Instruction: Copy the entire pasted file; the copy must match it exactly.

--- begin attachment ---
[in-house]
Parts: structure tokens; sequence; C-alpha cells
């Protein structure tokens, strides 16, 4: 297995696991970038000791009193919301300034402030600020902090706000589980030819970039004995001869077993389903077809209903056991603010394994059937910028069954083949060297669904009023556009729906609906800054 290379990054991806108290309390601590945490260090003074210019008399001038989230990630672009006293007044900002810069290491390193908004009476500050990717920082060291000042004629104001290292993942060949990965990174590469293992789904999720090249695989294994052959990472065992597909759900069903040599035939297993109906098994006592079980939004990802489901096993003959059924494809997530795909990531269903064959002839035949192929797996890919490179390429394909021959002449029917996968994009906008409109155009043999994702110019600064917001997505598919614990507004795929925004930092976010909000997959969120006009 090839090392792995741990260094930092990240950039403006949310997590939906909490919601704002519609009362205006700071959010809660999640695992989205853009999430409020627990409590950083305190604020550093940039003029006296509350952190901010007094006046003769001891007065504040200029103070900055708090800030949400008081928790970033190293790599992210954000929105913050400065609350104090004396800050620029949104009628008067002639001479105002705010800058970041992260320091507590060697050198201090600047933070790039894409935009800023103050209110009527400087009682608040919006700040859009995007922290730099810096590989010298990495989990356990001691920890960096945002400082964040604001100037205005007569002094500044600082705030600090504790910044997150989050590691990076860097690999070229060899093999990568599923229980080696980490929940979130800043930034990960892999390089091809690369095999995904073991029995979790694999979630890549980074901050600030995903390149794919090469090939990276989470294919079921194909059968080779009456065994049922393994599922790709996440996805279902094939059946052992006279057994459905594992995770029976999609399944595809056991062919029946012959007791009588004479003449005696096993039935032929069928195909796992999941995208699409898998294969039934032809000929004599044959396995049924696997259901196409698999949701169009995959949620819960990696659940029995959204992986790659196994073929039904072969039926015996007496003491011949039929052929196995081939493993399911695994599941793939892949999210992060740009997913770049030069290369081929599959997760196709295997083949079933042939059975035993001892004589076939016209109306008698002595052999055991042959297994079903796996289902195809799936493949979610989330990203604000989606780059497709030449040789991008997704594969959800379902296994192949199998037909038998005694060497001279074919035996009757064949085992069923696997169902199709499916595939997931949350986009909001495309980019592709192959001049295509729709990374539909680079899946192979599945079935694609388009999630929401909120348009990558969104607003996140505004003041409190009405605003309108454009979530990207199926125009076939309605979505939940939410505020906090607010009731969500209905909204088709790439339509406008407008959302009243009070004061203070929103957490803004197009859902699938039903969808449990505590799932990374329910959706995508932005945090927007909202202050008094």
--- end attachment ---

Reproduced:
[in-house]
Parts: structure tokens; sequence; C-alpha cells
């Protein structure tokens, strides 16, 4: 297995696991970038000791009193919301300034402030600020902090706000589980030819970039004995001869077993389903077809209903056991603010394994059937910028069954083949060297669904009023556009729906609906800054 290379990054991806108290309390601590945490260090003074210019008399001038989230990630672009006293007044900002810069290491390193908004009476500050990717920082060291000042004629104001290292993942060949990965990174590469293992789904999720090249695989294994052959990472065992597909759900069903040599035939297993109906098994006592079980939004990802489901096993003959059924494809997530795909990531269903064959002839035949192929797996890919490179390429394909021959002449029917996968994009906008409109155009043999994702110019600064917001997505598919614990507004795929925004930092976010909000997959969120006009 090839090392792995741990260094930092990240950039403006949310997590939906909490919601704002519609009362205006700071959010809660999640695992989205853009999430409020627990409590950083305190604020550093940039003029006296509350952190901010007094006046003769001891007065504040200029103070900055708090800030949400008081928790970033190293790599992210954000929105913050400065609350104090004396800050620029949104009628008067002639001479105002705010800058970041992260320091507590060697050198201090600047933070790039894409935009800023103050209110009527400087009682608040919006700040859009995007922290730099810096590989010298990495989990356990001691920890960096945002400082964040604001100037205005007569002094500044600082705030600090504790910044997150989050590691990076860097690999070229060899093999990568599923229980080696980490929940979130800043930034990960892999390089091809690369095999995904073991029995979790694999979630890549980074901050600030995903390149794919090469090939990276989470294919079921194909059968080779009456065994049922393994599922790709996440996805279902094939059946052992006279057994459905594992995770029976999609399944595809056991062919029946012959007791009588004479003449005696096993039935032929069928195909796992999941995208699409898998294969039934032809000929004599044959396995049924696997259901196409698999949701169009995959949620819960990696659940029995959204992986790659196994073929039904072969039926015996007496003491011949039929052929196995081939493993399911695994599941793939892949999210992060740009997913770049030069290369081929599959997760196709295997083949079933042939059975035993001892004589076939016209109306008698002595052999055991042959297994079903796996289902195809799936493949979610989330990203604000989606780059497709030449040789991008997704594969959800379902296994192949199998037909038998005694060497001279074919035996009757064949085992069923696997169902199709499916595939997931949350986009909001495309980019592709192959001049295509729709990374539909680079899946192979599945079935694609388009999630929401909120348009990558969104607003996140505004003041409190009405605003309108454009979530990207199926125009076939309605979505939940939410505020906090607010009731969500209905909204088709790439339509406008407008959302009243009070004061203070929103957490803004197009859902699938039903969808449990505590799932990374329910959706995508932005945090927007909202202050008094």